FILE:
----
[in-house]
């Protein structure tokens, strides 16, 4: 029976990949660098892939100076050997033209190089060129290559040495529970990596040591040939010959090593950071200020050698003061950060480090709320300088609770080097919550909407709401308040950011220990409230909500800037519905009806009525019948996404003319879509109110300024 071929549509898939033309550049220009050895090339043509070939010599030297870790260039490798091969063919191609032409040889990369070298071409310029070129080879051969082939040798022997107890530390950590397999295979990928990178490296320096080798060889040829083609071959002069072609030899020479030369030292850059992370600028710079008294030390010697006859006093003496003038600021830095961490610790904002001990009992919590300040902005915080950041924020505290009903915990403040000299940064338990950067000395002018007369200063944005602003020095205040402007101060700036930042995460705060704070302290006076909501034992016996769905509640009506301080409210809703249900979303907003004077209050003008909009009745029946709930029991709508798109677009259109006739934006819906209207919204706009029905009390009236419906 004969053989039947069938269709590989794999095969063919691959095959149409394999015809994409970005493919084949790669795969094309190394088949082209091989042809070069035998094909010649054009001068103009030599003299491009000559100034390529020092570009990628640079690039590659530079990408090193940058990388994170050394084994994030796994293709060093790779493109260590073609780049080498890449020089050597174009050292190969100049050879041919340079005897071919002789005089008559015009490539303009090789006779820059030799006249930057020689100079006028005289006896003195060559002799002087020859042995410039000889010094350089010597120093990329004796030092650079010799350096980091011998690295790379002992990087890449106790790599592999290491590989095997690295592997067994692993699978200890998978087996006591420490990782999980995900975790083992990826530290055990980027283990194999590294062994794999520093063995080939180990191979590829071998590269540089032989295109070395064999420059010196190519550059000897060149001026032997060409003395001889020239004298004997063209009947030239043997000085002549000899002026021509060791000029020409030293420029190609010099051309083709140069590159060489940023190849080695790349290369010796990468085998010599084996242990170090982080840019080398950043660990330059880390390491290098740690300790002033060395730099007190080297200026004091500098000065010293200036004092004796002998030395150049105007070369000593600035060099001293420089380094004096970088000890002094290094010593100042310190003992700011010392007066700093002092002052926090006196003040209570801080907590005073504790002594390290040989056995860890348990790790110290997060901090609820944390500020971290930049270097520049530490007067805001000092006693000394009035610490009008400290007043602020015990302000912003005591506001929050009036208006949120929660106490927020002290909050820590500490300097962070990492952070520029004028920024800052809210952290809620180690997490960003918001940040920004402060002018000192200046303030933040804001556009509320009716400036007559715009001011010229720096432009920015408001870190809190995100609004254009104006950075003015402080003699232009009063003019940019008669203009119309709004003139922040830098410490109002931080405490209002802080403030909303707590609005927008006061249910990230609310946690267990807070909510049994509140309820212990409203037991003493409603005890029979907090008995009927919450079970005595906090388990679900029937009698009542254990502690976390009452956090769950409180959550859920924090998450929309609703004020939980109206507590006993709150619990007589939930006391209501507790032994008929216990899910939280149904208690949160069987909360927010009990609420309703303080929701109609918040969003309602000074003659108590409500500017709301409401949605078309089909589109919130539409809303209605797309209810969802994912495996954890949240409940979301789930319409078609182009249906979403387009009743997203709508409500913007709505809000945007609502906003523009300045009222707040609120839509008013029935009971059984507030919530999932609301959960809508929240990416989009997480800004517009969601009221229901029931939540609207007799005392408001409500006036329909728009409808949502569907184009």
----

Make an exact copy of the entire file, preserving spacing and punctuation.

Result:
[in-house]
């Protein structure tokens, strides 16, 4: 029976990949660098892939100076050997033209190089060129290559040495529970990596040591040939010959090593950071200020050698003061950060480090709320300088609770080097919550909407709401308040950011220990409230909500800037519905009806009525019948996404003319879509109110300024 071929549509898939033309550049220009050895090339043509070939010599030297870790260039490798091969063919191609032409040889990369070298071409310029070129080879051969082939040798022997107890530390950590397999295979990928990178490296320096080798060889040829083609071959002069072609030899020479030369030292850059992370600028710079008294030390010697006859006093003496003038600021830095961490610790904002001990009992919590300040902005915080950041924020505290009903915990403040000299940064338990950067000395002018007369200063944005602003020095205040402007101060700036930042995460705060704070302290006076909501034992016996769905509640009506301080409210809703249900979303907003004077209050003008909009009745029946709930029991709508798109677009259109006739934006819906209207919204706009029905009390009236419906 004969053989039947069938269709590989794999095969063919691959095959149409394999015809994409970005493919084949790669795969094309190394088949082209091989042809070069035998094909010649054009001068103009030599003299491009000559100034390529020092570009990628640079690039590659530079990408090193940058990388994170050394084994994030796994293709060093790779493109260590073609780049080498890449020089050597174009050292190969100049050879041919340079005897071919002789005089008559015009490539303009090789006779820059030799006249930057020689100079006028005289006896003195060559002799002087020859042995410039000889010094350089010597120093990329004796030092650079010799350096980091011998690295790379002992990087890449106790790599592999290491590989095997690295592997067994692993699978200890998978087996006591420490990782999980995900975790083992990826530290055990980027283990194999590294062994794999520093063995080939180990191979590829071998590269540089032989295109070395064999420059010196190519550059000897060149001026032997060409003395001889020239004298004997063209009947030239043997000085002549000899002026021509060791000029020409030293420029190609010099051309083709140069590159060489940023190849080695790349290369010796990468085998010599084996242990170090982080840019080398950043660990330059880390390491290098740690300790002033060395730099007190080297200026004091500098000065010293200036004092004796002998030395150049105007070369000593600035060099001293420089380094004096970088000890002094290094010593100042310190003992700011010392007066700093002092002052926090006196003040209570801080907590005073504790002594390290040989056995860890348990790790110290997060901090609820944390500020971290930049270097520049530490007067805001000092006693000394009035610490009008400290007043602020015990302000912003005591506001929050009036208006949120929660106490927020002290909050820590500490300097962070990492952070520029004028920024800052809210952290809620180690997490960003918001940040920004402060002018000192200046303030933040804001556009509320009716400036007559715009001011010229720096432009920015408001870190809190995100609004254009104006950075003015402080003699232009009063003019940019008669203009119309709004003139922040830098410490109002931080405490209002802080403030909303707590609005927008006061249910990230609310946690267990807070909510049994509140309820212990409203037991003493409603005890029979907090008995009927919450079970005595906090388990679900029937009698009542254990502690976390009452956090769950409180959550859920924090998450929309609703004020939980109206507590006993709150619990007589939930006391209501507790032994008929216990899910939280149904208690949160069987909360927010009990609420309703303080929701109609918040969003309602000074003659108590409500500017709301409401949605078309089909589109919130539409809303209605797309209810969802994912495996954890949240409940979301789930319409078609182009249906979403387009009743997203709508409500913007709505809000945007609502906003523009300045009222707040609120839509008013029935009971059984507030919530999932609301959960809508929240990416989009997480800004517009969601009221229901029931939540609207007799005392408001409500006036329909728009409808949502569907184009």